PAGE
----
President Obama used his annual address to the United Nations on Tuesday to say he sees an opening for diplomacy with Iran and would pursue a deal to stop the Islamic republic's pursuit of nuclear weapons — but his words were soon overshadowed by the handshake that wasn't.
New Iranian President Hasan Rouhani rejected a White House invitation for a brief meeting with Mr. Obama, an American olive branch designed to move the two countries beyond their adversarial positions and toward peace. The administration later claimed that Iranian officials thought it was "too complicated" to be seen meeting with the U.S. and that the conversation, no matter how short, would have posed political problems back home for Mr. Rouhani.
Hours after the snub, the Iranian leader took to the U.N. stage and, while expressing openness to diplomacy with the U.S., blasted "warmongers" around the world and stated flatly that "Iran poses absolutely no threat to the world or the region."
The whirlwind day — which included a late-afternoon briefing by senior White House officials to defend their invite to Mr. Rouhani — has diverted much of the attention away from Iran's nuclear ambitions. The spotlight instead shifted to the prospect of a face-to-face meeting between the presidents.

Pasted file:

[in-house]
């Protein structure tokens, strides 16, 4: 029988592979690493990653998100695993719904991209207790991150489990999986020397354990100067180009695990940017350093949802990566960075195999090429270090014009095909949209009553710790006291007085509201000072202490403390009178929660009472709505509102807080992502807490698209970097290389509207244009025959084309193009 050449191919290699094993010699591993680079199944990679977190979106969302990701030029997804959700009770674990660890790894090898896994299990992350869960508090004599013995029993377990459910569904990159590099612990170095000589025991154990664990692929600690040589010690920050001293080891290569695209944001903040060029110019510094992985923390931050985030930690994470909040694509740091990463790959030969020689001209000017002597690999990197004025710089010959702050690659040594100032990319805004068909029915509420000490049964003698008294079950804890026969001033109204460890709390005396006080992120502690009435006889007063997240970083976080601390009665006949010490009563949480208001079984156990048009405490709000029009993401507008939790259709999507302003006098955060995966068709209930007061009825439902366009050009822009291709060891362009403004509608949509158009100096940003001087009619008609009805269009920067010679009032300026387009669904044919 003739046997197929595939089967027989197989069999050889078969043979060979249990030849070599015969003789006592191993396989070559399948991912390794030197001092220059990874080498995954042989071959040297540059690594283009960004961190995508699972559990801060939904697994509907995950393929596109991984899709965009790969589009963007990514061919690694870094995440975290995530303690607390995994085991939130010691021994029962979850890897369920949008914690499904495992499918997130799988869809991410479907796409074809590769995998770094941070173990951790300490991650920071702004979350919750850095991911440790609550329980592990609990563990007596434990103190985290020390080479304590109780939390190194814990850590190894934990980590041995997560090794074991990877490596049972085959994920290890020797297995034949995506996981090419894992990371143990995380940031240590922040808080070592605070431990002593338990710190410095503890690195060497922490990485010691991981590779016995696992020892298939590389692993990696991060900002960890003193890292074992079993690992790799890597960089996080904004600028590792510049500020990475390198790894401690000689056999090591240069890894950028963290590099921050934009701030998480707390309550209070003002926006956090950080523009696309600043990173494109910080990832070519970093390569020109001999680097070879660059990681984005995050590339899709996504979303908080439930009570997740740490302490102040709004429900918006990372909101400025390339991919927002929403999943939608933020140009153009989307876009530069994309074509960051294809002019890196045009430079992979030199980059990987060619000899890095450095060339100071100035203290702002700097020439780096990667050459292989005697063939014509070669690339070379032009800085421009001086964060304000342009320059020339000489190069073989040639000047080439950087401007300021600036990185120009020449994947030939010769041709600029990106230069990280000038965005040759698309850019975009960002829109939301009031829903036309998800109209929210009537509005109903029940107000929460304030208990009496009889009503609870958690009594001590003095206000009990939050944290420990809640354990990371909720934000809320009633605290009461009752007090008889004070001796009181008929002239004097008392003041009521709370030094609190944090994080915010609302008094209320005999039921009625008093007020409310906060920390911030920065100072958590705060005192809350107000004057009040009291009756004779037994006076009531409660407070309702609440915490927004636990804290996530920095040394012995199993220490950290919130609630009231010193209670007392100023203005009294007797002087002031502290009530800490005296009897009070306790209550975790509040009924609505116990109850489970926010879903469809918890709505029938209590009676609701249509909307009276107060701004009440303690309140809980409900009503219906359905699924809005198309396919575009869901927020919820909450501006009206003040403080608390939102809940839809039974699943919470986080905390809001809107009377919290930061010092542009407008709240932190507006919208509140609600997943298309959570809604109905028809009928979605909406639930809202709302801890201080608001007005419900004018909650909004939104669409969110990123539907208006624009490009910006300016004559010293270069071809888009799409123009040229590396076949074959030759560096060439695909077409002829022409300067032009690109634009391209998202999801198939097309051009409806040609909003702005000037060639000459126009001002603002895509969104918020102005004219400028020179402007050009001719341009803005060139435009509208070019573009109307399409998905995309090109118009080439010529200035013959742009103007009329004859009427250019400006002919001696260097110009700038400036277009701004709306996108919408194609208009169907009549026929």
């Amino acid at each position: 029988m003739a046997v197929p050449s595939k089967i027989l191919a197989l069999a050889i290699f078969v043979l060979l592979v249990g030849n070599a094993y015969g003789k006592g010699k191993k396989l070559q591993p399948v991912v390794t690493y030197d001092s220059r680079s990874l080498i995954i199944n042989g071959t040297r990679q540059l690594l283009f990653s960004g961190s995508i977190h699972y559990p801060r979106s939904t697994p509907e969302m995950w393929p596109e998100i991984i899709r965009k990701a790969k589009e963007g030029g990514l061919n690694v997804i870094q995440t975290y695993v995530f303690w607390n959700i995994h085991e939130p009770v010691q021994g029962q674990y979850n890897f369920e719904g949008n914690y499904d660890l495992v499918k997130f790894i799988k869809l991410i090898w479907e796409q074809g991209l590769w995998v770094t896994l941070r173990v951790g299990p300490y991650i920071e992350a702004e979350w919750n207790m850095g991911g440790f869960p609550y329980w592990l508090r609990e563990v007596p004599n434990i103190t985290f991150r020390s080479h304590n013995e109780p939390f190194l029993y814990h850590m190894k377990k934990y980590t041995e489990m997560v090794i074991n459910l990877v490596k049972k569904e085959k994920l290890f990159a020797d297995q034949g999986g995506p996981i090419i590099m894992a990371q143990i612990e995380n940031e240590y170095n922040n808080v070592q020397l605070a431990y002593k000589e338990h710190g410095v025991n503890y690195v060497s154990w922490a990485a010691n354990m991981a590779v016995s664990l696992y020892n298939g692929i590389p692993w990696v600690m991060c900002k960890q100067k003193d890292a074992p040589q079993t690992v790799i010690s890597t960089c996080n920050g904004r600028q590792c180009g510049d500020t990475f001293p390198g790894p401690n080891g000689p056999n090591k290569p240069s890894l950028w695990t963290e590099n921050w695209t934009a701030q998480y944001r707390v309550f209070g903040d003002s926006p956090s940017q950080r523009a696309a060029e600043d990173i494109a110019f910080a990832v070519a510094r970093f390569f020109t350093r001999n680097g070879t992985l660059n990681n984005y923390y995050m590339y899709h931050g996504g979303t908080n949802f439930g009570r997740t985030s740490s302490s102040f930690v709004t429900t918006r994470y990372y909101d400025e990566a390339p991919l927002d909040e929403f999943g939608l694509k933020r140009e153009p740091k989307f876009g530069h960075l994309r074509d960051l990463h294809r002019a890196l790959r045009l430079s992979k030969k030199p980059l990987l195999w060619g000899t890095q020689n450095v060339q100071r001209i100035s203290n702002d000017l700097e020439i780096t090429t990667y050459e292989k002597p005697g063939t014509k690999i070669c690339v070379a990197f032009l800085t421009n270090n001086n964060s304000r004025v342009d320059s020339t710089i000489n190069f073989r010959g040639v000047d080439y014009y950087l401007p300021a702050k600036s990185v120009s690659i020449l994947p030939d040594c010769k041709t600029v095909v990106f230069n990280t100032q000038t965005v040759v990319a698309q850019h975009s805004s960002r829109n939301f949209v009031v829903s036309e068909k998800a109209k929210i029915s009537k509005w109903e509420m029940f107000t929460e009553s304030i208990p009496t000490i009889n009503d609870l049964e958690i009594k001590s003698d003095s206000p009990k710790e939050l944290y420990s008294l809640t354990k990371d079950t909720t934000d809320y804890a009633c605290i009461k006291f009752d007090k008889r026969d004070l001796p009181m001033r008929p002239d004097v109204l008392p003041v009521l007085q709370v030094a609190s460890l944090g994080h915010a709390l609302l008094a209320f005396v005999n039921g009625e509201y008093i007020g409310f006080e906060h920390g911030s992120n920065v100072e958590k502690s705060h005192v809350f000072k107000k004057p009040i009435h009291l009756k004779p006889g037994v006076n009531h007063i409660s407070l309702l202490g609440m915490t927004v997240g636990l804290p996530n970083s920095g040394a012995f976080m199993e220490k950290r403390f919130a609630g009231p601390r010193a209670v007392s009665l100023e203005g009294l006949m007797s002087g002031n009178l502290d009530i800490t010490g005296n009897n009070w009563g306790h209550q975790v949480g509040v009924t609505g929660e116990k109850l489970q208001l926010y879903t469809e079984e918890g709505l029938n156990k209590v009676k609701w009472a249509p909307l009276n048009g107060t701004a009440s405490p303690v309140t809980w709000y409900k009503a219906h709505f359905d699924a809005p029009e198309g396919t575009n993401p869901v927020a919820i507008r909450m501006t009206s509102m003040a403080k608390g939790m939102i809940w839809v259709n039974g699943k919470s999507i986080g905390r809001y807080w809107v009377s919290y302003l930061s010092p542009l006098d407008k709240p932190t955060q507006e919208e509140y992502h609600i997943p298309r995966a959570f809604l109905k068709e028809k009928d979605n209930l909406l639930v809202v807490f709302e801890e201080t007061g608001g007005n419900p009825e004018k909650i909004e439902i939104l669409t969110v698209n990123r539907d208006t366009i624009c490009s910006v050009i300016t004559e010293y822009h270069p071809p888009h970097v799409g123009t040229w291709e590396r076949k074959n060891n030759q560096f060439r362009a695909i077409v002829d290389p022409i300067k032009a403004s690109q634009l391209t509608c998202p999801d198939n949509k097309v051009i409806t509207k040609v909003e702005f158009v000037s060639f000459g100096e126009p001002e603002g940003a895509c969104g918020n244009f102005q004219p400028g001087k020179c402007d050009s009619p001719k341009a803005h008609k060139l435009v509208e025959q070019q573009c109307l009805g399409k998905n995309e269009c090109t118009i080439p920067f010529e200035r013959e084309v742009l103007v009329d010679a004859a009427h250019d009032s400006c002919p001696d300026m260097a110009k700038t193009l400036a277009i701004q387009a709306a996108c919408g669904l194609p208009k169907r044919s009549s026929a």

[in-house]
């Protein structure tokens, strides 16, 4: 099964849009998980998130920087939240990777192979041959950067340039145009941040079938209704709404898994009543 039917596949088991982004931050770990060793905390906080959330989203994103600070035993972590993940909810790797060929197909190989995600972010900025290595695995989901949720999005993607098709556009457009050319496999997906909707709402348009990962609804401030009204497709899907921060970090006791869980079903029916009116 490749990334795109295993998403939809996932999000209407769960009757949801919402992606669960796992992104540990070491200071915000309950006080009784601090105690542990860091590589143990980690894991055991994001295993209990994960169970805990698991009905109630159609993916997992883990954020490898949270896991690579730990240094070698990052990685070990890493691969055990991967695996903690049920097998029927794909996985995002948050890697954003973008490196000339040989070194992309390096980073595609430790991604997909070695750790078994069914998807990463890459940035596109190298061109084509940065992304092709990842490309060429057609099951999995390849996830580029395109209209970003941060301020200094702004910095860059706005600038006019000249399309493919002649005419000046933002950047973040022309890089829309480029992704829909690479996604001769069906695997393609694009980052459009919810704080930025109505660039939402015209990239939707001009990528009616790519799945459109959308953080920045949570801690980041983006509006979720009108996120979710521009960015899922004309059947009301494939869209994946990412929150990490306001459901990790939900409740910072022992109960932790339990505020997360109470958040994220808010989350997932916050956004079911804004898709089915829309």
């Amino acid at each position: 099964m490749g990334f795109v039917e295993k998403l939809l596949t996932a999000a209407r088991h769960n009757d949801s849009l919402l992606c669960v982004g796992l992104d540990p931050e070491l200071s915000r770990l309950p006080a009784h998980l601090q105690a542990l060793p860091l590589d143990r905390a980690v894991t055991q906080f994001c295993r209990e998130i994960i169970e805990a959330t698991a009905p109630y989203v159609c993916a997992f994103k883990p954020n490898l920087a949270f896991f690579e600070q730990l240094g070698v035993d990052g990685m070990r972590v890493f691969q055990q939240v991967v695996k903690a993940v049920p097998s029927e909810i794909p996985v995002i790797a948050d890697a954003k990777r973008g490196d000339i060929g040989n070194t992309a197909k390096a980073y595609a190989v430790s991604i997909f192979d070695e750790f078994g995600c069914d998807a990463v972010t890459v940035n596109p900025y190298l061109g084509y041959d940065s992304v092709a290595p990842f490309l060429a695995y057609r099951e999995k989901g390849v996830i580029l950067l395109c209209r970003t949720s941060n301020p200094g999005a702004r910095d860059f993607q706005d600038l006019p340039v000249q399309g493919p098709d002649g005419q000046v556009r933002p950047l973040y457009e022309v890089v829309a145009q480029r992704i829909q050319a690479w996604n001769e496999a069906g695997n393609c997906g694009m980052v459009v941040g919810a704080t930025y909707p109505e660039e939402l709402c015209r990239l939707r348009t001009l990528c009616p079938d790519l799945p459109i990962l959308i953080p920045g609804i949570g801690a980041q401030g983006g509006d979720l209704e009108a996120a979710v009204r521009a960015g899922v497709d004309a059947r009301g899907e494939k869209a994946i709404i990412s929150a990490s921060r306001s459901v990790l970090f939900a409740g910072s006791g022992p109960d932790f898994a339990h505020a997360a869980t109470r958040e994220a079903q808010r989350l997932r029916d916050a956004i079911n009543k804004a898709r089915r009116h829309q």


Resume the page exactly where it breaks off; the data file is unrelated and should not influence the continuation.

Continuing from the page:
That, analysts say, is exactly what Iran wanted.
"Power politics is much more exciting than nuclear physics. Rouhani's play is to obscure the nuclear physics behind a cloud of personalities and pieties, because who really wants to sit down and go through the excruciating detail of the dangers of Iran" and its growing nuclear capability, said Mark Dubowitz, executive director of the Foundation for Defense of Democracies.
He said Mr. Rouhani is "counting on" being able to turn attention away from his country's nuclear ambitions and to the man-to-man interactions — or lack thereof — between himself and Mr. Obama.